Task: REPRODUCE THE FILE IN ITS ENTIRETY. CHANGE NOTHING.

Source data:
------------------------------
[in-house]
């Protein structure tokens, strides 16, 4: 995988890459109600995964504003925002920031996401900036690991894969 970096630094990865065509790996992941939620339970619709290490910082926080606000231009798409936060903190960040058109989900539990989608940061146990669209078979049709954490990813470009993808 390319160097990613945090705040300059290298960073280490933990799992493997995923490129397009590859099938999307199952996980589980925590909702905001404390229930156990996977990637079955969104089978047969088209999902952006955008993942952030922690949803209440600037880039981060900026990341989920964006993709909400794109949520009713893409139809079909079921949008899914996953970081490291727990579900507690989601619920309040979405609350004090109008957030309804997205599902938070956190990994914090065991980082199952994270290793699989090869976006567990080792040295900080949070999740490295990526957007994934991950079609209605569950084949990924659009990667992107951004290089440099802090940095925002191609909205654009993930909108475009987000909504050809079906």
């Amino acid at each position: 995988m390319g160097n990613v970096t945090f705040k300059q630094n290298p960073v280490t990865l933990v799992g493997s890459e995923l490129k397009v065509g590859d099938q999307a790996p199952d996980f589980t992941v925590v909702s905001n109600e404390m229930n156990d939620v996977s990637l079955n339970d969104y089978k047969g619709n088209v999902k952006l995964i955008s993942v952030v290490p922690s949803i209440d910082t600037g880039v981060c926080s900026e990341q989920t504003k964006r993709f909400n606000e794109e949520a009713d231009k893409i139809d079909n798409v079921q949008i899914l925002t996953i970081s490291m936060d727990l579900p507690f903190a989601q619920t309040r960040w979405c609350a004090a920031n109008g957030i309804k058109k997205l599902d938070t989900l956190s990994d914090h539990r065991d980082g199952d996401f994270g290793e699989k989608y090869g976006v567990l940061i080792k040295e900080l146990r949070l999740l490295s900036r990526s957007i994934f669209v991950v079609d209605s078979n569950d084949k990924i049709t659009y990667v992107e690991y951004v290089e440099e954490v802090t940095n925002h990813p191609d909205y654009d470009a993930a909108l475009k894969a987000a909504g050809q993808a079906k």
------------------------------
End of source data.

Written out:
[in-house]
């Protein structure tokens, strides 16, 4: 995988890459109600995964504003925002920031996401900036690991894969 970096630094990865065509790996992941939620339970619709290490910082926080606000231009798409936060903190960040058109989900539990989608940061146990669209078979049709954490990813470009993808 390319160097990613945090705040300059290298960073280490933990799992493997995923490129397009590859099938999307199952996980589980925590909702905001404390229930156990996977990637079955969104089978047969088209999902952006955008993942952030922690949803209440600037880039981060900026990341989920964006993709909400794109949520009713893409139809079909079921949008899914996953970081490291727990579900507690989601619920309040979405609350004090109008957030309804997205599902938070956190990994914090065991980082199952994270290793699989090869976006567990080792040295900080949070999740490295990526957007994934991950079609209605569950084949990924659009990667992107951004290089440099802090940095925002191609909205654009993930909108475009987000909504050809079906």
């Amino acid at each position: 995988m390319g160097n990613v970096t945090f705040k300059q630094n290298p960073v280490t990865l933990v799992g493997s890459e995923l490129k397009v065509g590859d099938q999307a790996p199952d996980f589980t992941v925590v909702s905001n109600e404390m229930n156990d939620v996977s990637l079955n339970d969104y089978k047969g619709n088209v999902k952006l995964i955008s993942v952030v290490p922690s949803i209440d910082t600037g880039v981060c926080s900026e990341q989920t504003k964006r993709f909400n606000e794109e949520a009713d231009k893409i139809d079909n798409v079921q949008i899914l925002t996953i970081s490291m936060d727990l579900p507690f903190a989601q619920t309040r960040w979405c609350a004090a920031n109008g957030i309804k058109k997205l599902d938070t989900l956190s990994d914090h539990r065991d980082g199952d996401f994270g290793e699989k989608y090869g976006v567990l940061i080792k040295e900080l146990r949070l999740l490295s900036r990526s957007i994934f669209v991950v079609d209605s078979n569950d084949k990924i049709t659009y990667v992107e690991y951004v290089e440099e954490v802090t940095n925002h990813p191609d909205y654009d470009a993930a909108l475009k894969a987000a909504g050809q993808a079906k």